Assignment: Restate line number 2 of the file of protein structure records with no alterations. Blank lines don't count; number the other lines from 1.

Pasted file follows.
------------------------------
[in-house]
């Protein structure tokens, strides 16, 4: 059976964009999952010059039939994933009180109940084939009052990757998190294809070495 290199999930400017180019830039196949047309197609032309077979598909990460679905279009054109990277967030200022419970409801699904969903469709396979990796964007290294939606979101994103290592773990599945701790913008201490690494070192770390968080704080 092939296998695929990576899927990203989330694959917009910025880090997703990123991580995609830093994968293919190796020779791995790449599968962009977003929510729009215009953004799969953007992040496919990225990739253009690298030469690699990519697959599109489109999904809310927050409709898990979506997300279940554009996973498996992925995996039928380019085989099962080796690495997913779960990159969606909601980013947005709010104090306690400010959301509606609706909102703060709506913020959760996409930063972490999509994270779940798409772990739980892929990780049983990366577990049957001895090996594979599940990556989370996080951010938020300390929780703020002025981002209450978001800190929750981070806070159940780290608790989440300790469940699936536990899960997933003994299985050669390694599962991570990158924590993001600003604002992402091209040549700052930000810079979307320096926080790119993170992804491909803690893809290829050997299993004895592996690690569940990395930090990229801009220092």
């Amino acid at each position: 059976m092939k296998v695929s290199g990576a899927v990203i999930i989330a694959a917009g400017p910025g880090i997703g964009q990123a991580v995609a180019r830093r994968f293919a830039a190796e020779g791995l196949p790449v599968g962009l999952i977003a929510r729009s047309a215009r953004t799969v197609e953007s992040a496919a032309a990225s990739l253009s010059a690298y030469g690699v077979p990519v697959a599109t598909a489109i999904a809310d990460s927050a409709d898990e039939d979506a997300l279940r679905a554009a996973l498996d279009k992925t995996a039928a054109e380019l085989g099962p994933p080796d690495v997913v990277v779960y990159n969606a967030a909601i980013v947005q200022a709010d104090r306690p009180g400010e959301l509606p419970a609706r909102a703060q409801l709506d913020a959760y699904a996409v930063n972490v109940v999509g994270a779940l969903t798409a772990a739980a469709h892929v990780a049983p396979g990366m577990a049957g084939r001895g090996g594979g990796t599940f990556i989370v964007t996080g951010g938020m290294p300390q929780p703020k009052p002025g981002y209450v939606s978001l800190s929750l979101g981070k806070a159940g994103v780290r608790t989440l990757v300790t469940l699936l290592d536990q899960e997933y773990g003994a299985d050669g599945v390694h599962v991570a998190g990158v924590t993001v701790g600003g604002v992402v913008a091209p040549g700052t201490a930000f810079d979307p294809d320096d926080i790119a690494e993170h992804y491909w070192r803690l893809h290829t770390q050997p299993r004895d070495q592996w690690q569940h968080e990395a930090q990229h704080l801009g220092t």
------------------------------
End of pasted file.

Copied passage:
């Protein structure tokens, strides 16, 4: 059976964009999952010059039939994933009180109940084939009052990757998190294809070495 290199999930400017180019830039196949047309197609032309077979598909990460679905279009054109990277967030200022419970409801699904969903469709396979990796964007290294939606979101994103290592773990599945701790913008201490690494070192770390968080704080 092939296998695929990576899927990203989330694959917009910025880090997703990123991580995609830093994968293919190796020779791995790449599968962009977003929510729009215009953004799969953007992040496919990225990739253009690298030469690699990519697959599109489109999904809310927050409709898990979506997300279940554009996973498996992925995996039928380019085989099962080796690495997913779960990159969606909601980013947005709010104090306690400010959301509606609706909102703060709506913020959760996409930063972490999509994270779940798409772990739980892929990780049983990366577990049957001895090996594979599940990556989370996080951010938020300390929780703020002025981002209450978001800190929750981070806070159940780290608790989440300790469940699936536990899960997933003994299985050669390694599962991570990158924590993001600003604002992402091209040549700052930000810079979307320096926080790119993170992804491909803690893809290829050997299993004895592996690690569940990395930090990229801009220092």